The President of the House of Deputies has appointed a Special Committee on Sexual Harassment and Exploitation. This was announced this past week (February 28th). The Committee will work in several sub-committees to draft legislation on sexual harassment and exploitation for consideration by the General Convention meeting this summer.
The committee is quite large - 47 members. It is quite a remarkable list and will serve the church well. It will, I hope, provide important proposals to General Convention.
The committee will work in several sub-committees: on Theology and Language, Structural Equity, Title IV and Training, Truth and Reconciliation, and Social Justice for Women.
There is no question in my mind that each of these areas of concern needs immediate and deep attention, and each will invite us all into a greater common effort "so that
the body of Christ may be built up until we all reach unity in the faith and in the
knowledge of the Son of God and become mature, attaining to the whole measure of the
fullness of Christ." (Ephesians 4:11-13)
As far as I can tell from an initial read, all 47 of the members of this special committee are women. There is a good mix of ordained and lay, and I presume a wide range of inclusion(s) - persons of color, indigenous peoples, sexual orientation, etc. But there seem to be no men.
Fair enough. The committee needs to be clear that its members are driven by "their determination to change our church for the better." That drive is without question a product of personal experience, and because the matter at hand has to do with sexual harassment and exploitation, women need to be at the center of this work. But is that sufficient reason to not include men in any of the committees? Perhaps it is, but if so it is a sad testament to the level of disunity, fracture and lack of maturity, that keeps us from the "full measure of the fullness of Christ."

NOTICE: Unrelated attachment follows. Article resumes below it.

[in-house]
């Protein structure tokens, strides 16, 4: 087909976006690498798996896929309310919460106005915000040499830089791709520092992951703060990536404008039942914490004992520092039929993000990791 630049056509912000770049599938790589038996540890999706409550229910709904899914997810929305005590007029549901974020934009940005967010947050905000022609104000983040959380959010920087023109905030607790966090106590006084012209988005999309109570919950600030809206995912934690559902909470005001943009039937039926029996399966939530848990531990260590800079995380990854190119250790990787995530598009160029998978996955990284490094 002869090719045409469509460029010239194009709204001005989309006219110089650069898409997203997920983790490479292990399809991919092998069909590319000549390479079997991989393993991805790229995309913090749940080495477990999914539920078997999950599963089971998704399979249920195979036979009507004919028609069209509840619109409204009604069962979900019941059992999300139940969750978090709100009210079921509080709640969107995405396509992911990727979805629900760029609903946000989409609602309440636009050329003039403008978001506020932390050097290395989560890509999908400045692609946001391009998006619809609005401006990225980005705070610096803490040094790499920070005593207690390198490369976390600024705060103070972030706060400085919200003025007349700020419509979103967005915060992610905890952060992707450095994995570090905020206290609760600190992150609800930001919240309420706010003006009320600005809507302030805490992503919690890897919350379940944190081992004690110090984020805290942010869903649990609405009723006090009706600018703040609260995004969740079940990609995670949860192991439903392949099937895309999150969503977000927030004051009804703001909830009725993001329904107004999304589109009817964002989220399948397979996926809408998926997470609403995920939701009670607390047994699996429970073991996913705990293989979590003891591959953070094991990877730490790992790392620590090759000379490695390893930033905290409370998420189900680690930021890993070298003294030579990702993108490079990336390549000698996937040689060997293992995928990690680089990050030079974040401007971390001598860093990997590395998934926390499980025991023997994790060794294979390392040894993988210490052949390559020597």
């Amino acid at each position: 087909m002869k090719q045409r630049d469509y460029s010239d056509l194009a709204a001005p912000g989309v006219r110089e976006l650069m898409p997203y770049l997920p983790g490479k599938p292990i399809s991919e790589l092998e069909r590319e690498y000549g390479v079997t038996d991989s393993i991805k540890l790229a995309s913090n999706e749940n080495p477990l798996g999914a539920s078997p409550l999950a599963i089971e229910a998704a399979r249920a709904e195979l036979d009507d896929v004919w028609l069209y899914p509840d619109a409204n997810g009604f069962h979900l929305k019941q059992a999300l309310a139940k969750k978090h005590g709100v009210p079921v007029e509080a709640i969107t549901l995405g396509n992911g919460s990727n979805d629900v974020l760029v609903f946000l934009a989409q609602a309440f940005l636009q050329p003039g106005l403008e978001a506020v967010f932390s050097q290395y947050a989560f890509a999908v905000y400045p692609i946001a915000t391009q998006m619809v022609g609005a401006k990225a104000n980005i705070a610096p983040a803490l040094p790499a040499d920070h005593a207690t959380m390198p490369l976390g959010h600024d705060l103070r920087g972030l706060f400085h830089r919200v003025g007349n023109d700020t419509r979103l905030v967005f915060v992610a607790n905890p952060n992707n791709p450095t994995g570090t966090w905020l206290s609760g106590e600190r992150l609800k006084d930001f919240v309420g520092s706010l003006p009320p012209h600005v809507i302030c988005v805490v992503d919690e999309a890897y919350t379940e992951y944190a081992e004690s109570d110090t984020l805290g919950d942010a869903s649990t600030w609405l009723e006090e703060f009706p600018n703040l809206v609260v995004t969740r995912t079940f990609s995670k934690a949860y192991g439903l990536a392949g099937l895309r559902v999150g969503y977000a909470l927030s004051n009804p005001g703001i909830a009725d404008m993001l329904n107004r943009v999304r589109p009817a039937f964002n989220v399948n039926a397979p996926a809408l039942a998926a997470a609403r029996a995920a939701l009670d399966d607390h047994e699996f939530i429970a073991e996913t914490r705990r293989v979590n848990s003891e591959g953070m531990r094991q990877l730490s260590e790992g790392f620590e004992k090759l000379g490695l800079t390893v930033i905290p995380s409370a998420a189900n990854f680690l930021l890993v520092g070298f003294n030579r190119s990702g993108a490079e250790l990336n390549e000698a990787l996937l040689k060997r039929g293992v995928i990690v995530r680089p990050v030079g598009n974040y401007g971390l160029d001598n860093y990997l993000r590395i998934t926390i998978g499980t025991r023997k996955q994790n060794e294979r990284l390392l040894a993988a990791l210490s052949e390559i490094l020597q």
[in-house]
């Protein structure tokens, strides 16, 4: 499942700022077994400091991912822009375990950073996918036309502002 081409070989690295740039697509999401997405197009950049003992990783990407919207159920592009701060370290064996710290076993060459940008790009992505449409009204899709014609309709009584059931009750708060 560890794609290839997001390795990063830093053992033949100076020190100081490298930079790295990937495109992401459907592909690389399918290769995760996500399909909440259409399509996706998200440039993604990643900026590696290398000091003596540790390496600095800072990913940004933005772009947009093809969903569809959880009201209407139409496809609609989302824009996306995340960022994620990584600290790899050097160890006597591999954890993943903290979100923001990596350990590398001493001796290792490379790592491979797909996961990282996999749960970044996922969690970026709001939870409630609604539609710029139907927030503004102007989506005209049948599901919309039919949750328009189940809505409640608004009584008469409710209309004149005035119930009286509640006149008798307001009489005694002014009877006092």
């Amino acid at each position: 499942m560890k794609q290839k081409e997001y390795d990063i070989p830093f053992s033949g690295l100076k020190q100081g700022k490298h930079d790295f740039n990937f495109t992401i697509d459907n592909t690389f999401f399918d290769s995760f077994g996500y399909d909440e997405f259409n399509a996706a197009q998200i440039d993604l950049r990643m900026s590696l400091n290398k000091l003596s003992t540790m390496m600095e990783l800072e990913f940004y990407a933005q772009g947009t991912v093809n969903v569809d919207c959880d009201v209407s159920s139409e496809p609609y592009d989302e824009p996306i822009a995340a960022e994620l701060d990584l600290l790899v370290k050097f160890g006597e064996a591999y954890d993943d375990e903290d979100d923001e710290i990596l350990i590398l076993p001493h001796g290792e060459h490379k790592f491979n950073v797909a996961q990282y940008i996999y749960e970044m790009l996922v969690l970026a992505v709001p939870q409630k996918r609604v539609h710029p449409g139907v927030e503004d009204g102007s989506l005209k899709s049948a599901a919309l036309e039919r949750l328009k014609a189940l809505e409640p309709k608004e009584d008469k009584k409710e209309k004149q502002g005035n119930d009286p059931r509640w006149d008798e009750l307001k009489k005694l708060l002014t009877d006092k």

The rules of order for the House of Deputies says very little about who may serve on Special Committees. There has been a laudable effort to include on all regular committees and commissions of the General Convention a broadly inclusive membership. This Special Committee has been appointed with the apparent, and if so, notable exclusion of men.
Perhaps a rationale can be provided.
The House of Deputies Special Committee on Sexual Harassment and Exploitation: A question.
OK... Comments, gripes, etc welcomed, but with some cautions and one rule:
Cautions: Calling people fools, idiots, etc, will be reason to bounce your comment. Keeping in mind that in the struggles it is difficult enough to try to respect opponents, we should at least try.
Rule: PLEASE DO NOT SIGN OFF AS ANONYMOUS: BEGIN OR END THE MESSAGE WITH A NAME - ANY NAME. ANONYMOUS commentary will be cut.
Subscribe to: Post Comments (Atom)
Well, the obvious rationale is that the universal experience as publicized is that the source of the problems being discussed is men. Men per se, in fact. So the inclusion of men on the committee amounts to making the committee yet another occasion for the church to formally endorse an opportunity for oppression etc. It is reasonable to assue that, when the committee makes its recommendation to the whole body, in which men play a leading role, the oppressors will have ample room to water down or kill outright the suggestions which arise from a nonoppressive investigation. This line of chat is overly optimisitic at least and collaborative at worst, but it is the best that can be done with what we have to work with. (A shadow committee, working totally independent of all the church’s gears and cranks, might do better, but would not be heard at all.)ReplyDelete
No men signed up to serve is what I was toldReplyDelete
It is important to remember that, while women are obviously the great majority of victims of sexual harassment and misconduct, men can be, and are, victims as well, to say nothing of minors of both sexes. It may also be worth observing that, by informal count, only four of the 47 are from dioceses south of the Mason-Dixon line, and, on one subcommittee, the majority are from either New York or Los Angeles. So ... broadly representative?ReplyDelete
While men are victis of harassment, etc., it is still overwhelmingly men who do it. The case of children is slightly different simply because of different opportunities. I suppose that unsupervised power can open the door for anyone.ReplyDelete
Many decades ago we at least began to realize that racism is fundamentally a white person's problem and that white people must therefore be part of any meaningful response. I suggest the same may be true here.ReplyDelete
Any man would be a fool to sit on this committee. Anything he says will be ridiculed. He will have his head handed to him on a platter.ReplyDelete